Leaping ahead, we Americans can thank the Puritans for infusing their new homeland with a range of those spectacular hard-cheeses known as cheddars that persists to this day. And kudos to the author for also pointing out the uncomfortable truth that the self-satisfied Puritans "became entangled... in human trafficking," were reprehensible towards native Americans, and insured that their descendants benefited financially for generations from slave labor, trade, and all that.
"Cheese and Culture, A History of Cheese and Its Place in Western Civilization," by Paul S. Kindstedt, Chelsea Green Publishing, Vermont.
Just chatting with Jon Krampner on the phone is a hoot---he's a mellow kind of fellow with a wicked sense of humor, and his book on the all-American food sounds exactly like him, albeit packed with info, leguminous lore, and more. He's done his historical research well, his interviews with p. nutters sparkle, and his exploration of the industry is altogether too enlightening. Slavery to salmonella, it's all here. Stick with organic/no sugar added/peanut butter, please, and if you want to drink your favorite spread, try the book's recipe for Frozen Peanut Butter Brandy Alexander. ( There are other recipes, too.) Thanks to Columbia University Press for making possible yet another fine food book.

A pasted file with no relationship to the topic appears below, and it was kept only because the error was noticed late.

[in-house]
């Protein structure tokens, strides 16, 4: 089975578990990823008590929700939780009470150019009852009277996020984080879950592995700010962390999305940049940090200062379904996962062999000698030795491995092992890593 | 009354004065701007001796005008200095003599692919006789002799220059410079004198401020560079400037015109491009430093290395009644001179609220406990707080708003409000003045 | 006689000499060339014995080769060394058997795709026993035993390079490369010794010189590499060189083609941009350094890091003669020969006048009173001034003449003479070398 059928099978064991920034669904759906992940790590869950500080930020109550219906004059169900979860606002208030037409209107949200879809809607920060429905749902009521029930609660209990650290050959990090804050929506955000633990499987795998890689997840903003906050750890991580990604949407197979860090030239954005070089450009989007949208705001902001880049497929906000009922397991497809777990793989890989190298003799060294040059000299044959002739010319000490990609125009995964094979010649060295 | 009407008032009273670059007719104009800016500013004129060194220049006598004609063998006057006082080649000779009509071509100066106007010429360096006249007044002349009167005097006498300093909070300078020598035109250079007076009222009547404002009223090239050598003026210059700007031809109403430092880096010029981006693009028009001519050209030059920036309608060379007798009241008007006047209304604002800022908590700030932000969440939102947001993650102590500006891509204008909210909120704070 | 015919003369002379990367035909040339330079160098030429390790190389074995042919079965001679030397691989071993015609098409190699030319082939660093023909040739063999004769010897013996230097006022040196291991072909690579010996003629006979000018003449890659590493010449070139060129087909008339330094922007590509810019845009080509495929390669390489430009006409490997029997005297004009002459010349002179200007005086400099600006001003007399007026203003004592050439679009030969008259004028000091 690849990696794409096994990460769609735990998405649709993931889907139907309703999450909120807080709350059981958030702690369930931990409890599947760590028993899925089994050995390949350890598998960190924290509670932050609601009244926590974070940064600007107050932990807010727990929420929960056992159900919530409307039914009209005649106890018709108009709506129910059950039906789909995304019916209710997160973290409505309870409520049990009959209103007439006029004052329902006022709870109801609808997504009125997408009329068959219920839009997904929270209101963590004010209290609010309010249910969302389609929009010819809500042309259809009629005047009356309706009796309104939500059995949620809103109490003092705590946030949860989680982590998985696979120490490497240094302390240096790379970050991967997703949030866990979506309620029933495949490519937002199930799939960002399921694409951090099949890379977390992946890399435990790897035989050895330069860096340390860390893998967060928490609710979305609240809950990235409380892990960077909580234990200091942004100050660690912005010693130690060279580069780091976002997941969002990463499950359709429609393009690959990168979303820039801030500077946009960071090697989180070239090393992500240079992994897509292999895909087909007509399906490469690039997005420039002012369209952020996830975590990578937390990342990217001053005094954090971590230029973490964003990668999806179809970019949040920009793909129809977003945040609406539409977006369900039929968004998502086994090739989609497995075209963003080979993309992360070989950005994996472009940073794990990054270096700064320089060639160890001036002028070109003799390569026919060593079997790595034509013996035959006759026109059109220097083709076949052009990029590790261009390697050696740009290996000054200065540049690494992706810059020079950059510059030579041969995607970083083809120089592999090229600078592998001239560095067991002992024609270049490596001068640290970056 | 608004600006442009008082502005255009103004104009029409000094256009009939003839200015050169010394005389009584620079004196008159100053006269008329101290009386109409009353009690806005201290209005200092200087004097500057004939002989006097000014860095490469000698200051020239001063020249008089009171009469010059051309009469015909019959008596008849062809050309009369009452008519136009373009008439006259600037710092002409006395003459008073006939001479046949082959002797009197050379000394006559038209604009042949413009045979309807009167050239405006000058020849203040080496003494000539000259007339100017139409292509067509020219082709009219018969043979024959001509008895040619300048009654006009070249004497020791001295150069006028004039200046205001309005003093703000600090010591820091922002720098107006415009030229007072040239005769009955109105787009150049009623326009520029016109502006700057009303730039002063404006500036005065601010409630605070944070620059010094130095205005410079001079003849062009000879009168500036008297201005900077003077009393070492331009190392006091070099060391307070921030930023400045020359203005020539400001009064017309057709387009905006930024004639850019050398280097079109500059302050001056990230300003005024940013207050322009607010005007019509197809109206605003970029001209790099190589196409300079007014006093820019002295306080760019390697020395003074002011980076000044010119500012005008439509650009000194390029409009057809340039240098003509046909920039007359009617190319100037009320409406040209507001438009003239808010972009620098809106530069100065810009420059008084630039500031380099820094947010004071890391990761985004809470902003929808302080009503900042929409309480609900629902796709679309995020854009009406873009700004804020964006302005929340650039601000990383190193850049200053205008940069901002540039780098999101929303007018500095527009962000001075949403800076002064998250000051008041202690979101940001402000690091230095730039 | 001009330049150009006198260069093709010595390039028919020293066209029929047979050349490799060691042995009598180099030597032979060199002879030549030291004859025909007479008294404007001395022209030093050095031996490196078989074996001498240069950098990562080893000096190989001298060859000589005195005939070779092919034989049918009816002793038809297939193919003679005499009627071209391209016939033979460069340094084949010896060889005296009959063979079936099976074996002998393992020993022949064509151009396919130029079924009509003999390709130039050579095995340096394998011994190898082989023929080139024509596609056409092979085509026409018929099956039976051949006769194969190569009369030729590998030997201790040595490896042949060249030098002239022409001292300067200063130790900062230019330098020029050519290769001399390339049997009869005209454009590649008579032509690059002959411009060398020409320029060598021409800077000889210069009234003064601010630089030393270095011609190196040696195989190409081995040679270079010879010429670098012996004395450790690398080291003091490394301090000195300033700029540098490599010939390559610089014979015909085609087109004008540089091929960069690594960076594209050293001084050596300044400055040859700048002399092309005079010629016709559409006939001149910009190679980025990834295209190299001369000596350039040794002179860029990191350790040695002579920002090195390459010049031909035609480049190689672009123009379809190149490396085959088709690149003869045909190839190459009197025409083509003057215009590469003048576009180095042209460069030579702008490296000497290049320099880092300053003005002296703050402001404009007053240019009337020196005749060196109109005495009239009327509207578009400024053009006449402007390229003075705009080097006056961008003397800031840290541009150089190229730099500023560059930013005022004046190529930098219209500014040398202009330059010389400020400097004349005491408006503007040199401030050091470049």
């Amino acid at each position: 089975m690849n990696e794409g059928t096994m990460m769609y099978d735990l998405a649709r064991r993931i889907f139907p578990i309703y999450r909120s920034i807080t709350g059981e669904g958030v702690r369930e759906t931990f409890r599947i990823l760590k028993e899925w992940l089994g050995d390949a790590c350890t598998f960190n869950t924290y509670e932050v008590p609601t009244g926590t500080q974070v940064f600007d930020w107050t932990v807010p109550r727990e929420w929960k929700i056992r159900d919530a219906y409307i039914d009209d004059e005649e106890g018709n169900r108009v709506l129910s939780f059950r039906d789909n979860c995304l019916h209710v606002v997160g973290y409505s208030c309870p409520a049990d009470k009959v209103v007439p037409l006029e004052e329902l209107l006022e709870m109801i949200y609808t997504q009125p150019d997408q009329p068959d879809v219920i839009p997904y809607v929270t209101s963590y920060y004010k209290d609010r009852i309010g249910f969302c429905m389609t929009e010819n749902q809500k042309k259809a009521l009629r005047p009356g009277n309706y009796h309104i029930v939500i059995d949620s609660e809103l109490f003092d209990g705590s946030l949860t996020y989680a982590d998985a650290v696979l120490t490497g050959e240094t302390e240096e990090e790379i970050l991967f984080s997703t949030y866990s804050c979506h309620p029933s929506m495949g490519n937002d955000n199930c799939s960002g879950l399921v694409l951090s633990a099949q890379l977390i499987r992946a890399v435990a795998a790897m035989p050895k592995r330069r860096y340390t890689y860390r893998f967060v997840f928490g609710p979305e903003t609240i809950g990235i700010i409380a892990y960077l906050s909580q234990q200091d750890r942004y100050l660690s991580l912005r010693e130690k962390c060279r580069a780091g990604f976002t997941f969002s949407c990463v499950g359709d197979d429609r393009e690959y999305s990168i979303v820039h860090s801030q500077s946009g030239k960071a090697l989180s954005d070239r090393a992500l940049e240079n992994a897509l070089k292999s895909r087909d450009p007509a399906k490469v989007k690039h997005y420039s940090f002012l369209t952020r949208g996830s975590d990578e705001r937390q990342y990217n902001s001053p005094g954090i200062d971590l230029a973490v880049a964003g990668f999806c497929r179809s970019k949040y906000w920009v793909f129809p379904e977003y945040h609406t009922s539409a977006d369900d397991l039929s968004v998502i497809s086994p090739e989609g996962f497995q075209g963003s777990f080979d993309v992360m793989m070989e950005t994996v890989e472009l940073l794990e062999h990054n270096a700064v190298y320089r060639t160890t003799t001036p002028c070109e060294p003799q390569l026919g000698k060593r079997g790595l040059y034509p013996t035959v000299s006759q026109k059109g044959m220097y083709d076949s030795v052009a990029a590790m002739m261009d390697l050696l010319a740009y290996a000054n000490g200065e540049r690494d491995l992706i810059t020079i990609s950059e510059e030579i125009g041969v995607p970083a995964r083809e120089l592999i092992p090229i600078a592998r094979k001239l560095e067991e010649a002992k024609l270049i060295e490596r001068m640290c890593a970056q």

Florida Food, Now on the Map: